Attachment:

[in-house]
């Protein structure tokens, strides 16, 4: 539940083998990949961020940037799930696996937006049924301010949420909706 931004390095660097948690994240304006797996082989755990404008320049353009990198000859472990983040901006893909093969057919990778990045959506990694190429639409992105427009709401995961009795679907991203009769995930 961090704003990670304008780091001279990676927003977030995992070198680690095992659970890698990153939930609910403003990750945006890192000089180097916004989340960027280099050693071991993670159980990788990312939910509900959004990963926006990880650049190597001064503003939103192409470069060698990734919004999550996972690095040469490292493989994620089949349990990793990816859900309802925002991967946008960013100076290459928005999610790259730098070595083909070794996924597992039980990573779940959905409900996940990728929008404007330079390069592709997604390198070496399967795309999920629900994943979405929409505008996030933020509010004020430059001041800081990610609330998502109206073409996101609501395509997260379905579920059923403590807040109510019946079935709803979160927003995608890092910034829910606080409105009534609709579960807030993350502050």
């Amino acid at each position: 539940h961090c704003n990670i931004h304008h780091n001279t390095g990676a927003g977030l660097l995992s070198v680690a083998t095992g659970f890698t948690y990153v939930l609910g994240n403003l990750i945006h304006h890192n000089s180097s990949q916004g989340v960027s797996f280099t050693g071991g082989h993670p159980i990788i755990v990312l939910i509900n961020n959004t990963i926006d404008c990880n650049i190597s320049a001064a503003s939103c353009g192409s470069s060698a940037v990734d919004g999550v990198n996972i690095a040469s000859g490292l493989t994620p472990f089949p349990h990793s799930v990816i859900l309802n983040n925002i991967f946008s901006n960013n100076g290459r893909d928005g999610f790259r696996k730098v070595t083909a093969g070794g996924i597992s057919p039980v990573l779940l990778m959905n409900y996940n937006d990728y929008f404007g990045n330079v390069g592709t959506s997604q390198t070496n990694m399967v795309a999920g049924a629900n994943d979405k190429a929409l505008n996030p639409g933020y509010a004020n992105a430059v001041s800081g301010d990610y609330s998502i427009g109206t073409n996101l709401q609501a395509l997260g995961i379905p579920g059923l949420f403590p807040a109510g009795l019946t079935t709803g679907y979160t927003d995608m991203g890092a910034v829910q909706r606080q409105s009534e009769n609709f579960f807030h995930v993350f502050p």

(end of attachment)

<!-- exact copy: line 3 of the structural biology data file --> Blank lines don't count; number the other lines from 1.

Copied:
């Amino acid at each position: 539940h961090c704003n990670i931004h304008h780091n001279t390095g990676a927003g977030l660097l995992s070198v680690a083998t095992g659970f890698t948690y990153v939930l609910g994240n403003l990750i945006h304006h890192n000089s180097s990949q916004g989340v960027s797996f280099t050693g071991g082989h993670p159980i990788i755990v990312l939910i509900n961020n959004t990963i926006d404008c990880n650049i190597s320049a001064a503003s939103c353009g192409s470069s060698a940037v990734d919004g999550v990198n996972i690095a040469s000859g490292l493989t994620p472990f089949p349990h990793s799930v990816i859900l309802n983040n925002i991967f946008s901006n960013n100076g290459r893909d928005g999610f790259r696996k730098v070595t083909a093969g070794g996924i597992s057919p039980v990573l779940l990778m959905n409900y996940n937006d990728y929008f404007g990045n330079v390069g592709t959506s997604q390198t070496n990694m399967v795309a999920g049924a629900n994943d979405k190429a929409l505008n996030p639409g933020y509010a004020n992105a430059v001041s800081g301010d990610y609330s998502i427009g109206t073409n996101l709401q609501a395509l997260g995961i379905p579920g059923l949420f403590p807040a109510g009795l019946t079935t709803g679907y979160t927003d995608m991203g890092a910034v829910q909706r606080q409105s009534e009769n609709f579960f807030h995930v993350f502050p």